U.S. health officials are cautiously optimistic that the new swine flu isn't as dangerous as first feared, but urged people to keep taking commonsense precautions and they can't predict if it will roar back in the fall.
"The good news is when we look at this virus right now, we're not seeing some of the things in the virus that have been associated in the past with more severe flu. That's encouraging, but it doesn't mean we're out of the woods yet," said Richard Besser, acting chief of the Centers for Disease Control and Prevention.
With swine flu, or the H1N1 flu as the government prefers to call it, now in 21 states and counting, authorities say it's spreading just as easily as regular winter flu. But, as Besser made the rounds of the five Sunday talk shows with the president's health and homeland security chiefs, they said that doesn't seem to cause as severe disease as it did in Mexico, where there are signs the outbreak is waning.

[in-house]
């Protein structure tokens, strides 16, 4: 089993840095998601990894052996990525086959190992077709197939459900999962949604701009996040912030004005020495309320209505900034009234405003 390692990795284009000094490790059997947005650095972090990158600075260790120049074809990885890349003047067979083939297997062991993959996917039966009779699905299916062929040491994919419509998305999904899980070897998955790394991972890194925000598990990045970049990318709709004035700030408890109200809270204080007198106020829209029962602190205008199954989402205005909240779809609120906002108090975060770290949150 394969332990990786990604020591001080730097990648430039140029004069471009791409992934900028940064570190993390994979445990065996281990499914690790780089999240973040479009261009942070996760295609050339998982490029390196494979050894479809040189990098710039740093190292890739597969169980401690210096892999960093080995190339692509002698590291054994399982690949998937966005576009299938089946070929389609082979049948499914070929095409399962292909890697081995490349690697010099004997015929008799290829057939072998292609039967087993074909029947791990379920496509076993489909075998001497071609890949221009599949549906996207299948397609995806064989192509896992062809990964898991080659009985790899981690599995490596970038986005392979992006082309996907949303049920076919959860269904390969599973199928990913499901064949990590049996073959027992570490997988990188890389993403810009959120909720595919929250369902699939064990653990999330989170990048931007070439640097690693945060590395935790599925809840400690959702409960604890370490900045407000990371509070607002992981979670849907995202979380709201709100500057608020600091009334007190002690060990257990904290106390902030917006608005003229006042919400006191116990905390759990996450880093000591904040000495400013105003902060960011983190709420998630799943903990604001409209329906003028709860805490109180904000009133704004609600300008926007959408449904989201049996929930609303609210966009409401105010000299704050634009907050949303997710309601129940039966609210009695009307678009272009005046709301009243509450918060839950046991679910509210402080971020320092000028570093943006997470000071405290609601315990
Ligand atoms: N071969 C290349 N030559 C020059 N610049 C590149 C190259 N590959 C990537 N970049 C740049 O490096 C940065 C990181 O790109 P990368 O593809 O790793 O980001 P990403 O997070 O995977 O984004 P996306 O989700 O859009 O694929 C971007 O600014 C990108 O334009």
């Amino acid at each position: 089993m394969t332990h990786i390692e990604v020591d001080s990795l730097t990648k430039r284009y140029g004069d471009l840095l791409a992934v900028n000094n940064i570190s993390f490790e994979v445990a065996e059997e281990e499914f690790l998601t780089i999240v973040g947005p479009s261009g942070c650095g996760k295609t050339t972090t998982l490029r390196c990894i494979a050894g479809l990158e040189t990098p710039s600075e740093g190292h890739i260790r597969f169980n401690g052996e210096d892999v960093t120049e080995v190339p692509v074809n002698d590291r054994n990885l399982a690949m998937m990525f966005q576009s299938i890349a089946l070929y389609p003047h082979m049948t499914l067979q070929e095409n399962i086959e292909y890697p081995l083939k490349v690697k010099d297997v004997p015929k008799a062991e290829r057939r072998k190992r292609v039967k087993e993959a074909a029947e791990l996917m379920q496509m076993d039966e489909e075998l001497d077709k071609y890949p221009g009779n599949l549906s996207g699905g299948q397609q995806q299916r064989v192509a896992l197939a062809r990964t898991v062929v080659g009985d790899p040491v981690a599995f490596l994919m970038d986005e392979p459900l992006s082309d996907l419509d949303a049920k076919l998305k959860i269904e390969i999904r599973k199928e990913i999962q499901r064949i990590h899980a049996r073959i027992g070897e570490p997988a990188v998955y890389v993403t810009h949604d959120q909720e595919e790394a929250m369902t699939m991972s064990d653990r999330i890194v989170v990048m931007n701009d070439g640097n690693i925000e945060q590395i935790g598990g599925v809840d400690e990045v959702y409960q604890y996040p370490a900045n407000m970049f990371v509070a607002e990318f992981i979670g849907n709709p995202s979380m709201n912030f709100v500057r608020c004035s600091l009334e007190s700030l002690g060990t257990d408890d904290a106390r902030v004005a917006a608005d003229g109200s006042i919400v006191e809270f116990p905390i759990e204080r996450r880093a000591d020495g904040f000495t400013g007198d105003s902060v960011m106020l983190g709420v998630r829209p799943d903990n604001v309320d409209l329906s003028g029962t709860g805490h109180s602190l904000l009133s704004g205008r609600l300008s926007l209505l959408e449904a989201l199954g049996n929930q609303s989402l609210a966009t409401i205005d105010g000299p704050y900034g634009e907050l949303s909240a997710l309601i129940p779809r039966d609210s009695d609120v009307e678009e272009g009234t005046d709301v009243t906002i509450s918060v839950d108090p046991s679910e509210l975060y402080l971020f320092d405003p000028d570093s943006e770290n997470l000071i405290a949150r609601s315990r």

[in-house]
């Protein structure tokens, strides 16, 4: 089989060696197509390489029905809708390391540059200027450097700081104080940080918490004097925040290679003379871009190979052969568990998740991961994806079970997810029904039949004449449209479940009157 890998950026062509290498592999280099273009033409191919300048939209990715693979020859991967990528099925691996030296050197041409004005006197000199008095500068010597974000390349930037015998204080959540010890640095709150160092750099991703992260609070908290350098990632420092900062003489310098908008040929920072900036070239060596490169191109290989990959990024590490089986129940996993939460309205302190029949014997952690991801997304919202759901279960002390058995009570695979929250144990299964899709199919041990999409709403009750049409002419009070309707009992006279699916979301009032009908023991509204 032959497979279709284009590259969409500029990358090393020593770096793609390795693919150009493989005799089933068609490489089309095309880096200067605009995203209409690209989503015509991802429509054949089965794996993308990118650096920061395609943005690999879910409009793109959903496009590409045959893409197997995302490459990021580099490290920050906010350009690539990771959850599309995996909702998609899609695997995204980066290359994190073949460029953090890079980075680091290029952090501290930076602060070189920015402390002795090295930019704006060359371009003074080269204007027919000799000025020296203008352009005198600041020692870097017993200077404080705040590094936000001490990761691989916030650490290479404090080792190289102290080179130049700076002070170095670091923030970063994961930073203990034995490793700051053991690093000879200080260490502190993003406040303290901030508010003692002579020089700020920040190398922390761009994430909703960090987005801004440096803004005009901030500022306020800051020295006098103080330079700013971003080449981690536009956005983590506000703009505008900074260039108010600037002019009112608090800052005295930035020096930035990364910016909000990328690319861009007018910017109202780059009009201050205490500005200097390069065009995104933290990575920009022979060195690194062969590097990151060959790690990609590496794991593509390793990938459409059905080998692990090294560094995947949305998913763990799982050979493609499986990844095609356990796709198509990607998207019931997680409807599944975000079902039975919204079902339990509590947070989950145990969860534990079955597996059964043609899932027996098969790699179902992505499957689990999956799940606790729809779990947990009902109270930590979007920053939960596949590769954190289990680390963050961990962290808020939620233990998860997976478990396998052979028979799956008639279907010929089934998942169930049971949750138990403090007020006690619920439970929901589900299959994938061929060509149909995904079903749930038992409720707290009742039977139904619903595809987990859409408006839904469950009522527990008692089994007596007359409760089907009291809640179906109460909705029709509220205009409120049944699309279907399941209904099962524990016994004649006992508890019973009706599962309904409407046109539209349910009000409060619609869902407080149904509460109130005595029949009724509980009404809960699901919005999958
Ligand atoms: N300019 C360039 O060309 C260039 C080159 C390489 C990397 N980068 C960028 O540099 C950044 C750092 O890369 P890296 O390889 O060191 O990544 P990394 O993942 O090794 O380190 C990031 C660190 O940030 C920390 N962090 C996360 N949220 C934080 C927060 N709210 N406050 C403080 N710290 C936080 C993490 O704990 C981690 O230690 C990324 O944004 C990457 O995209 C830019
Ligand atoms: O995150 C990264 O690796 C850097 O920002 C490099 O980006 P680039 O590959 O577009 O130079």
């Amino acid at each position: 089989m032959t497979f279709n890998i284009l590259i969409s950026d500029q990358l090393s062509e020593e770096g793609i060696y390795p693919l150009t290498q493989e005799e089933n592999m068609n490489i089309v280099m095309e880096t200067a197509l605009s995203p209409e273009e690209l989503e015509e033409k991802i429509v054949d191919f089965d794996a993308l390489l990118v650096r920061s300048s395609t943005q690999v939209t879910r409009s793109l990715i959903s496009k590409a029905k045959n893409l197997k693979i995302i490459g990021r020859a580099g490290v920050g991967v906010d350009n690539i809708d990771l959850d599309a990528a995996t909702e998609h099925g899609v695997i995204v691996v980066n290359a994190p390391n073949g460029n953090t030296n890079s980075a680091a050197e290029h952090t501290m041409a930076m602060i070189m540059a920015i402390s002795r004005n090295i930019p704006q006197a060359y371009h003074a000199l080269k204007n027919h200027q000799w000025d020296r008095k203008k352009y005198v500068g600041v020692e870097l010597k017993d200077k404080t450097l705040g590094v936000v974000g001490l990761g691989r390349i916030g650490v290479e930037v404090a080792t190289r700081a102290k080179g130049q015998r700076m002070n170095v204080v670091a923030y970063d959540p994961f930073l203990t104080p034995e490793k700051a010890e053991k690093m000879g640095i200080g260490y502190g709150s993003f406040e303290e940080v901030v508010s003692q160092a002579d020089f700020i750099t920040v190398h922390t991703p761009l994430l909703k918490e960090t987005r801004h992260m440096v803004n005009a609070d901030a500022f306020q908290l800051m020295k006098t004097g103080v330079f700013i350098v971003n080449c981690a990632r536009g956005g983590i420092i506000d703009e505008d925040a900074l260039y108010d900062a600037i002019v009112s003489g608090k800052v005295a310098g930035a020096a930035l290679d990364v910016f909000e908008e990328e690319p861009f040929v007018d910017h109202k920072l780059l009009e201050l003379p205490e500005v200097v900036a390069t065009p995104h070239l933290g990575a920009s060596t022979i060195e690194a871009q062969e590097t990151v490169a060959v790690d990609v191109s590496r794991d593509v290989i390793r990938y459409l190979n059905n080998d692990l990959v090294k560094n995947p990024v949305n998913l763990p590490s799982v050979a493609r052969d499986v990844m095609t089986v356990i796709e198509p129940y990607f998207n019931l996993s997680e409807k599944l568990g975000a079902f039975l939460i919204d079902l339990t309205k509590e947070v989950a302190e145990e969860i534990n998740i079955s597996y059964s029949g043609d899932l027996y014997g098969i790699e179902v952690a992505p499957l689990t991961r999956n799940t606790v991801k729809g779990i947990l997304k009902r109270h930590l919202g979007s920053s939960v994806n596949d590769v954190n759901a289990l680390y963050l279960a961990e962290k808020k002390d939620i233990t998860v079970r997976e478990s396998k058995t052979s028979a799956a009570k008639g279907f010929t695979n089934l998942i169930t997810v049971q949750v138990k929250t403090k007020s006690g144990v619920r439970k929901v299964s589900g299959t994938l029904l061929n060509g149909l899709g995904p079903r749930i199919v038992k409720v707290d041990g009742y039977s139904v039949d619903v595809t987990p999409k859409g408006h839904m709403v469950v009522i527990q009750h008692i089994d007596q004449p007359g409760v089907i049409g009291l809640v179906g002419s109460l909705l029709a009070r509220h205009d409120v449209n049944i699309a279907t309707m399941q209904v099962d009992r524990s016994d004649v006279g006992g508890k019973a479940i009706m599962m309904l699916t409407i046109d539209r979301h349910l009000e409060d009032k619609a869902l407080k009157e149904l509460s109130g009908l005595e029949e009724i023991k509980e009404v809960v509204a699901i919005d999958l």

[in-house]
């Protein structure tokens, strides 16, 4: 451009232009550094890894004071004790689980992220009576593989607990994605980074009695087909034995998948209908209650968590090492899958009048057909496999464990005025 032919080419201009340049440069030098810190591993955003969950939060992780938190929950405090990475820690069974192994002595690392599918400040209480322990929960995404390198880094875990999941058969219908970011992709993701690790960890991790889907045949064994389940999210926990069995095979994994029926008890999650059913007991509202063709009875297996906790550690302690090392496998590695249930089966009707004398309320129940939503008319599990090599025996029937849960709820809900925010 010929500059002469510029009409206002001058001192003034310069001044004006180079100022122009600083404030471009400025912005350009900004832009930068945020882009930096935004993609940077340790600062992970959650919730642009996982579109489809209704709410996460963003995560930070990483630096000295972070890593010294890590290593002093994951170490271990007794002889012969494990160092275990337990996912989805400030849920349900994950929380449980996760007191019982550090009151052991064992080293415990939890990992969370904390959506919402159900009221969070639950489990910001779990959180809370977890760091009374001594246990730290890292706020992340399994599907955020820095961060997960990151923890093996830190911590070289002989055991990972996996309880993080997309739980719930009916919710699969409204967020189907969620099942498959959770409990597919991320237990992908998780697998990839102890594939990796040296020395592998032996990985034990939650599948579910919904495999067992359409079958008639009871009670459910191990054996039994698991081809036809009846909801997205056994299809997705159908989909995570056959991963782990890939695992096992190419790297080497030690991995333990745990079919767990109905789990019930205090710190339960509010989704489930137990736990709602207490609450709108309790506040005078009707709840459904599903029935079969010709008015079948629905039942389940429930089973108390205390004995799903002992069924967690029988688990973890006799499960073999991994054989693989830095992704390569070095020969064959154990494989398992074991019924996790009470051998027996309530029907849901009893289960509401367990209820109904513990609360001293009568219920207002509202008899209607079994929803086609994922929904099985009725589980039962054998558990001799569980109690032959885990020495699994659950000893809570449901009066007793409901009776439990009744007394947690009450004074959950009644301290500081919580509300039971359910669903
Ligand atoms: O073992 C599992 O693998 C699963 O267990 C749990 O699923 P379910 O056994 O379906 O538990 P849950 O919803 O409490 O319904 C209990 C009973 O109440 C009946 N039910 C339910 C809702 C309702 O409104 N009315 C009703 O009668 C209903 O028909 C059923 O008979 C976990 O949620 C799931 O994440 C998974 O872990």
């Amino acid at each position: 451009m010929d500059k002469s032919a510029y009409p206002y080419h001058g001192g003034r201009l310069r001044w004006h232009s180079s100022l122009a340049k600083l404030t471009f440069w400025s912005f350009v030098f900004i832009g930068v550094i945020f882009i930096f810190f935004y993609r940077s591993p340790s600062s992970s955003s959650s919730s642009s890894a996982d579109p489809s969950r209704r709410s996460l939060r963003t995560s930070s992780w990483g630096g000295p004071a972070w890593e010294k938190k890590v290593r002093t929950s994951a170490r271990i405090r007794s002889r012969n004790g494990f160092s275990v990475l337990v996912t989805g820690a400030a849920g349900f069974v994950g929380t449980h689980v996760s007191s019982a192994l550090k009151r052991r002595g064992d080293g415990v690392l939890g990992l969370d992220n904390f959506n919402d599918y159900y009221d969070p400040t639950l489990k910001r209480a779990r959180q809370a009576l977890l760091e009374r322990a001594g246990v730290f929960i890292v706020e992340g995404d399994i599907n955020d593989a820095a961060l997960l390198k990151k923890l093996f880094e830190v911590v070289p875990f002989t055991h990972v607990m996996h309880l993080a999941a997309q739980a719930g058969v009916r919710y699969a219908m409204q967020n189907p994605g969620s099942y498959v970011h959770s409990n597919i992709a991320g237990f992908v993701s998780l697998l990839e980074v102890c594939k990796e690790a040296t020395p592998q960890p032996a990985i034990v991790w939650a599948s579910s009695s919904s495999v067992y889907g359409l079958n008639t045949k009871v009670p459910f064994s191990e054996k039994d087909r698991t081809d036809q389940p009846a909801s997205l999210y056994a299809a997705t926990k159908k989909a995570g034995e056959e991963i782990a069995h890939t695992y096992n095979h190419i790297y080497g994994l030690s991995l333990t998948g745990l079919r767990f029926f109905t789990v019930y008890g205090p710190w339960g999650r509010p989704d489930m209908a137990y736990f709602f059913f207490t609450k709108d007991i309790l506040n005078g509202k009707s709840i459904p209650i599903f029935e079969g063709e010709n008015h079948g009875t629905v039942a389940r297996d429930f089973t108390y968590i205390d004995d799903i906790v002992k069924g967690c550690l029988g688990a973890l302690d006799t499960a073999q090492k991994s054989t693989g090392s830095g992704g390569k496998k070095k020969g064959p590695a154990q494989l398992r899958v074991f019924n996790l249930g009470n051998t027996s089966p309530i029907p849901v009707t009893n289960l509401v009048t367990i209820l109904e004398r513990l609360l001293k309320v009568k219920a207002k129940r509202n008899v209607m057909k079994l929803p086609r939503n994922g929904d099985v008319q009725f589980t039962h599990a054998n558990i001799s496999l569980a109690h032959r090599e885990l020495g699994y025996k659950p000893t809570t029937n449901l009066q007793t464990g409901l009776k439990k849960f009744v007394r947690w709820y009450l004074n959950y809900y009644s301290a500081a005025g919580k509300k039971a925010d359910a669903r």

The latest tally from the CDC shows 226 confirmed cases across 30 states, and Mexico's health secretary said the epidemic in his country "is in its declining phase."
But the CDC says its own count is outdated almost as soon as it's announced. More cases are being confirmed daily. About one-third so far are people who had been to Mexico and probably picked up the infection there. Many newly infected people are getting the illness in the U.S., and the CDC says it probably still is spreading.
"It's a rapidly evolving situation and it's still one that is cloaked in uncertainty," Besser said. "But each day we're getting more information ... and we're starting to see encouraging signs."